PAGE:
There’s a perception that marketing small fitness and lifestyle businesses can’t be done effectively.
That’s just a myth.
In fact, increasingly all brands – big and small – are experimenting and using innovative marketing tactics to grab people’s attentions.
The reason for this is quite simple; in the modern world the traditional gatekeepers of the media – the television and newspaper outlets – are slowly losing control. The main goal of any marketing campaign is to get the potential customer to see a message and hopefully get influenced by it.
Success on social media relies on “going viral,” which simply means that you’ve done something that gets people on Facebook and Twitter excited enough to share what they’ve seen with their social networks, and then the friends and followers share it on as well. The cascading effect, when done really well, can help you reach thousands, if not millions, of prospective future clients.
So how do you “go viral?”
It’s not a matter of throwing money at something, as even the biggest brands struggle to get social media visibility and they have large marketing budgets. No, going viral is why marketers are rapidly spending more money on experimental and event marketing than any other kind of marketing if you do this well, people are going to want to share it around.
The simplest example of this is to simply hit the streets and meet with people, who could be your potential clients.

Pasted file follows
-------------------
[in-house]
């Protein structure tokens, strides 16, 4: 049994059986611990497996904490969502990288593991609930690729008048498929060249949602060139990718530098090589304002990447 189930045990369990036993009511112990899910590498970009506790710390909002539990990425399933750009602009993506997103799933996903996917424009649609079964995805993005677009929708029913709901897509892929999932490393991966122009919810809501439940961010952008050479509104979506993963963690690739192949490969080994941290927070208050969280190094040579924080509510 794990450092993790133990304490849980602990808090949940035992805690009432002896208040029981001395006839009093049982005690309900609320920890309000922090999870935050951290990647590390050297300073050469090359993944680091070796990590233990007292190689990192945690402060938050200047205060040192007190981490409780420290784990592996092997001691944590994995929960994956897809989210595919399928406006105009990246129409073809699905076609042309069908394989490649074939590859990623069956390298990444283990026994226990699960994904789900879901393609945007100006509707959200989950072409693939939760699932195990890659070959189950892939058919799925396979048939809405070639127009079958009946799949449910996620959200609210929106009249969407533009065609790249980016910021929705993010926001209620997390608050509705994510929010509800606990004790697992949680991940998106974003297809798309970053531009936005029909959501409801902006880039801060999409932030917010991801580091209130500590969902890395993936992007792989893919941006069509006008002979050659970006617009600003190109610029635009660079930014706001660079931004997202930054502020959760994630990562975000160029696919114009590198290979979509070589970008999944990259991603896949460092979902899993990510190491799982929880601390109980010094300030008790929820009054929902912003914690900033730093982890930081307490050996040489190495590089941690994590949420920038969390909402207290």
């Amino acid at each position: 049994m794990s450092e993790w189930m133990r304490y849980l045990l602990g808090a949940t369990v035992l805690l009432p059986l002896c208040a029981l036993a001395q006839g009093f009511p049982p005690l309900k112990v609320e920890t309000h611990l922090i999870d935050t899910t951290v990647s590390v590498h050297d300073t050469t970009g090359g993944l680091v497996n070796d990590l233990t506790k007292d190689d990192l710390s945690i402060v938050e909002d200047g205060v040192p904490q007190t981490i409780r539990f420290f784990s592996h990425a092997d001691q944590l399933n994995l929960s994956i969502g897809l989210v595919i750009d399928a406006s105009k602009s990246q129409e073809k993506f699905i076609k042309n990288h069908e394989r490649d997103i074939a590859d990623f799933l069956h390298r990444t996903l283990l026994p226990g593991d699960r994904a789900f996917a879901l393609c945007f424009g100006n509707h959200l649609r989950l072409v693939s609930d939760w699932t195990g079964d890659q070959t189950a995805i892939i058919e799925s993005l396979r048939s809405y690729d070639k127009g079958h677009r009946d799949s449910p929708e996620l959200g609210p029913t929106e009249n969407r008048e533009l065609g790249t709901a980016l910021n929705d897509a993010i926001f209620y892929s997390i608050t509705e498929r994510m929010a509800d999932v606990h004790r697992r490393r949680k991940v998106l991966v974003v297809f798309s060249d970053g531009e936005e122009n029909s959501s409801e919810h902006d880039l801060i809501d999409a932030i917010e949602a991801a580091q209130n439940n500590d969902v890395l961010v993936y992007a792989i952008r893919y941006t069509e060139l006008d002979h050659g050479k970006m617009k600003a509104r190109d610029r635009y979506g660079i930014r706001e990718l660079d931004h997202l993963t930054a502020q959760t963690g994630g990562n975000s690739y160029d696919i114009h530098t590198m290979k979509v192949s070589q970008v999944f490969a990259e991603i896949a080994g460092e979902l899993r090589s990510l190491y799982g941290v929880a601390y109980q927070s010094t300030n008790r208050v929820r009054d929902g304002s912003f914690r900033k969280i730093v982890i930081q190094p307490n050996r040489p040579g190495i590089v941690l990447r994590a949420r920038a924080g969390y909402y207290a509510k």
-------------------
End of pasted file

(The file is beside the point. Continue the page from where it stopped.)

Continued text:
Soft drink manufacturers, such as Coke or Pepsi, do this all the time – they travel around giving samples to people, and use events to encourage people to take photos and put it out on their Facebook, Twitter or Instagram profiles.
For a fitness business, you might set up a ‘fitness challenge’, and encourage people to workout in public venues e.g. circuit training activities. In addition to the golden video and photo opportunities that you’ll get, you’ll also get a chance to meet new people and really highlight what benefits your business offers to them.
Another increasingly popular marketing strategy is to use just out-of-the-box concepts for an event. Ikea in the UK hosted a sleepover for 100 winning contestants on Facebook. This works on a couple of levels – it involved a promotional element (people like a prize), and it generated plenty viral social media content that was used during and after the event.
This type of event based marketing can be easily applied to a fitness business. Social media based weight loss challenges are an existing popular example. Contestants will have to showcase their progress through pictures they circulate on Instagram or Facebook and will tag your brand or business giving you free effective exposure.
A third popular experimental marketing strategy is to tap into existing popular culture and tie it into the real world. For example, a chain of 7-Eleven stores rebranded themselves to be the ‘Kwik-E-Mart’ from the Simpsons, which worked as promotion for both the stores and the Simpsons Movie, which was being released at the time. Licensing agreements need to be considered and could be expensive.
Experimenting when marketing your fitness business involves no hard-and-fast rules. It only involves you to think outlandishly. Once you figure out that it makes business sense and is cost efficient you can launch it. With the advent of social media, a lot of the traditional costs associated with marketing have been removed.